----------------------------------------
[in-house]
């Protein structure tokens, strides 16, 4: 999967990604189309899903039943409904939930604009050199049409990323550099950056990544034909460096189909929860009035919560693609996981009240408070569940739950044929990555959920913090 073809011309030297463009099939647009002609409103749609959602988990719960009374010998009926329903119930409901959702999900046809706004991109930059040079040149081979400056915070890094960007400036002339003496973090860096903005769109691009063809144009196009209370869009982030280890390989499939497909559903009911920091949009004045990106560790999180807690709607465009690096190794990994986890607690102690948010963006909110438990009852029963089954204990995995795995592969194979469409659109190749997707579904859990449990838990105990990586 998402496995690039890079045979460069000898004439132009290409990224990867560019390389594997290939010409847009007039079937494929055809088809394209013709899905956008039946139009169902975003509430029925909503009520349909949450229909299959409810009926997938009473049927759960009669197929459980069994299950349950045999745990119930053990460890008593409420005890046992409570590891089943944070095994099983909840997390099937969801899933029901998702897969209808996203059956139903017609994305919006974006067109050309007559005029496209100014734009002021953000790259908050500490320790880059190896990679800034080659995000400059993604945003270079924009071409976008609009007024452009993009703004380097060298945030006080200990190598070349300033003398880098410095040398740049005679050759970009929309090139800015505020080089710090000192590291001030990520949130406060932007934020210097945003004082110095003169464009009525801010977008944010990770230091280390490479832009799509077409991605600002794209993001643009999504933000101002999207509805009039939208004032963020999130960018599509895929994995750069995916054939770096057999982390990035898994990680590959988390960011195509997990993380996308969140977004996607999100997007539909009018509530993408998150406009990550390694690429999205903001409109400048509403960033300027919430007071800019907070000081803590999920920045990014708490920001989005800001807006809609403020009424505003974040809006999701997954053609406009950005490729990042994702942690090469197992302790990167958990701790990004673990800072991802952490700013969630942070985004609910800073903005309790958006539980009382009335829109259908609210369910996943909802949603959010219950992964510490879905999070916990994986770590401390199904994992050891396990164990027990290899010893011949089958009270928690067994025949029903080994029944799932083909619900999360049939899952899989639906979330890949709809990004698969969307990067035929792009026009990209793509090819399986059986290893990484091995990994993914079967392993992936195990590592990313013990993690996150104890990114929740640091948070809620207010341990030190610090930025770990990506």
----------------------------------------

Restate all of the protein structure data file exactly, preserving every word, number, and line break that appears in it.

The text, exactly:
[in-house]
């Protein structure tokens, strides 16, 4: 999967990604189309899903039943409904939930604009050199049409990323550099950056990544034909460096189909929860009035919560693609996981009240408070569940739950044929990555959920913090 073809011309030297463009099939647009002609409103749609959602988990719960009374010998009926329903119930409901959702999900046809706004991109930059040079040149081979400056915070890094960007400036002339003496973090860096903005769109691009063809144009196009209370869009982030280890390989499939497909559903009911920091949009004045990106560790999180807690709607465009690096190794990994986890607690102690948010963006909110438990009852029963089954204990995995795995592969194979469409659109190749997707579904859990449990838990105990990586 998402496995690039890079045979460069000898004439132009290409990224990867560019390389594997290939010409847009007039079937494929055809088809394209013709899905956008039946139009169902975003509430029925909503009520349909949450229909299959409810009926997938009473049927759960009669197929459980069994299950349950045999745990119930053990460890008593409420005890046992409570590891089943944070095994099983909840997390099937969801899933029901998702897969209808996203059956139903017609994305919006974006067109050309007559005029496209100014734009002021953000790259908050500490320790880059190896990679800034080659995000400059993604945003270079924009071409976008609009007024452009993009703004380097060298945030006080200990190598070349300033003398880098410095040398740049005679050759970009929309090139800015505020080089710090000192590291001030990520949130406060932007934020210097945003004082110095003169464009009525801010977008944010990770230091280390490479832009799509077409991605600002794209993001643009999504933000101002999207509805009039939208004032963020999130960018599509895929994995750069995916054939770096057999982390990035898994990680590959988390960011195509997990993380996308969140977004996607999100997007539909009018509530993408998150406009990550390694690429999205903001409109400048509403960033300027919430007071800019907070000081803590999920920045990014708490920001989005800001807006809609403020009424505003974040809006999701997954053609406009950005490729990042994702942690090469197992302790990167958990701790990004673990800072991802952490700013969630942070985004609910800073903005309790958006539980009382009335829109259908609210369910996943909802949603959010219950992964510490879905999070916990994986770590401390199904994992050891396990164990027990290899010893011949089958009270928690067994025949029903080994029944799932083909619900999360049939899952899989639906979330890949709809990004698969969307990067035929792009026009990209793509090819399986059986290893990484091995990994993914079967392993992936195990590592990313013990993690996150104890990114929740640091948070809620207010341990030190610090930025770990990506």